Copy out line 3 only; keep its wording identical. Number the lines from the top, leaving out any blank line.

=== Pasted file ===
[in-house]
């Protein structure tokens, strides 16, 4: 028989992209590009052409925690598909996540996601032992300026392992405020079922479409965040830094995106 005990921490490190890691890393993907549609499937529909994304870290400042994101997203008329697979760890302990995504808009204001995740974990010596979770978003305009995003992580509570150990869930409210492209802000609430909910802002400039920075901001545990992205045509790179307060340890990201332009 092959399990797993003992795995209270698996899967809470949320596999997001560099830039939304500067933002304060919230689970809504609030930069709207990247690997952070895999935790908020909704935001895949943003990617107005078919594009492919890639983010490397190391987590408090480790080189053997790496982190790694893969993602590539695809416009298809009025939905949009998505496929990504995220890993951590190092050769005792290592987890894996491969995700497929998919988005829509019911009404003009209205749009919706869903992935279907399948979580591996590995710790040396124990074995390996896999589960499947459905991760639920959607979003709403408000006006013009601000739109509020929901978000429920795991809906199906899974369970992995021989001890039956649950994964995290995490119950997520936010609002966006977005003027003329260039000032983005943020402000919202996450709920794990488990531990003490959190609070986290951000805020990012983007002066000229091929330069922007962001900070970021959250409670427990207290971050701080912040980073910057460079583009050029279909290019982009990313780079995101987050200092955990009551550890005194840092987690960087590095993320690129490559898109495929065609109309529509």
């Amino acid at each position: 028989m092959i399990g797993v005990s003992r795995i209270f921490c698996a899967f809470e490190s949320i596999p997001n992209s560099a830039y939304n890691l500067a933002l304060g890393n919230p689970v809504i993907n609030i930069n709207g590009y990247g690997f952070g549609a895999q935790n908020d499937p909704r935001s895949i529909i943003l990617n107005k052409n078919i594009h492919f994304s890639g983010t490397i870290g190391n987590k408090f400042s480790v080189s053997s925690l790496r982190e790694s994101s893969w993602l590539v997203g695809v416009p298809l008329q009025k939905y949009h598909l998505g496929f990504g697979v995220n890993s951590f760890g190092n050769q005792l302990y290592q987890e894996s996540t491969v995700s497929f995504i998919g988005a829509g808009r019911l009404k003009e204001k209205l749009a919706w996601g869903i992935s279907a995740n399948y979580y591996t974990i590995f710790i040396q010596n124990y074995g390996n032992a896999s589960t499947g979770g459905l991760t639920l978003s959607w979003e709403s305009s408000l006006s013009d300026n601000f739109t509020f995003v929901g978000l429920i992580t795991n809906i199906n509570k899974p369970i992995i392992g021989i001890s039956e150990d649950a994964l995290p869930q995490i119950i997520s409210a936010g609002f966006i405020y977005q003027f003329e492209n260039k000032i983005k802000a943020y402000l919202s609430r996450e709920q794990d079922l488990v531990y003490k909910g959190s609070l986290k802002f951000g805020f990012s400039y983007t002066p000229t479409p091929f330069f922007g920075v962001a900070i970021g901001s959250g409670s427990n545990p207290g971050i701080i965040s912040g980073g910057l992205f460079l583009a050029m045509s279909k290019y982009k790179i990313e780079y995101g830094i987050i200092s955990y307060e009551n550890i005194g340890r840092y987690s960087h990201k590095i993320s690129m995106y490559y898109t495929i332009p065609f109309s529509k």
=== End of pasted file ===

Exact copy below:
């Amino acid at each position: 028989m092959i399990g797993v005990s003992r795995i209270f921490c698996a899967f809470e490190s949320i596999p997001n992209s560099a830039y939304n890691l500067a933002l304060g890393n919230p689970v809504i993907n609030i930069n709207g590009y990247g690997f952070g549609a895999q935790n908020d499937p909704r935001s895949i529909i943003l990617n107005k052409n078919i594009h492919f994304s890639g983010t490397i870290g190391n987590k408090f400042s480790v080189s053997s925690l790496r982190e790694s994101s893969w993602l590539v997203g695809v416009p298809l008329q009025k939905y949009h598909l998505g496929f990504g697979v995220n890993s951590f760890g190092n050769q005792l302990y290592q987890e894996s996540t491969v995700s497929f995504i998919g988005a829509g808009r019911l009404k003009e204001k209205l749009a919706w996601g869903i992935s279907a995740n399948y979580y591996t974990i590995f710790i040396q010596n124990y074995g390996n032992a896999s589960t499947g979770g459905l991760t639920l978003s959607w979003e709403s305009s408000l006006s013009d300026n601000f739109t509020f995003v929901g978000l429920i992580t795991n809906i199906n509570k899974p369970i992995i392992g021989i001890s039956e150990d649950a994964l995290p869930q995490i119950i997520s409210a936010g609002f966006i405020y977005q003027f003329e492209n260039k000032i983005k802000a943020y402000l919202s609430r996450e709920q794990d079922l488990v531990y003490k909910g959190s609070l986290k802002f951000g805020f990012s400039y983007t002066p000229t479409p091929f330069f922007g920075v962001a900070i970021g901001s959250g409670s427990n545990p207290g971050i701080i965040s912040g980073g910057l992205f460079l583009a050029m045509s279909k290019y982009k790179i990313e780079y995101g830094i987050i200092s955990y307060e009551n550890i005194g340890r840092y987690s960087h990201k590095i993320s690129m995106y490559y898109t495929i332009p065609f109309s529509k």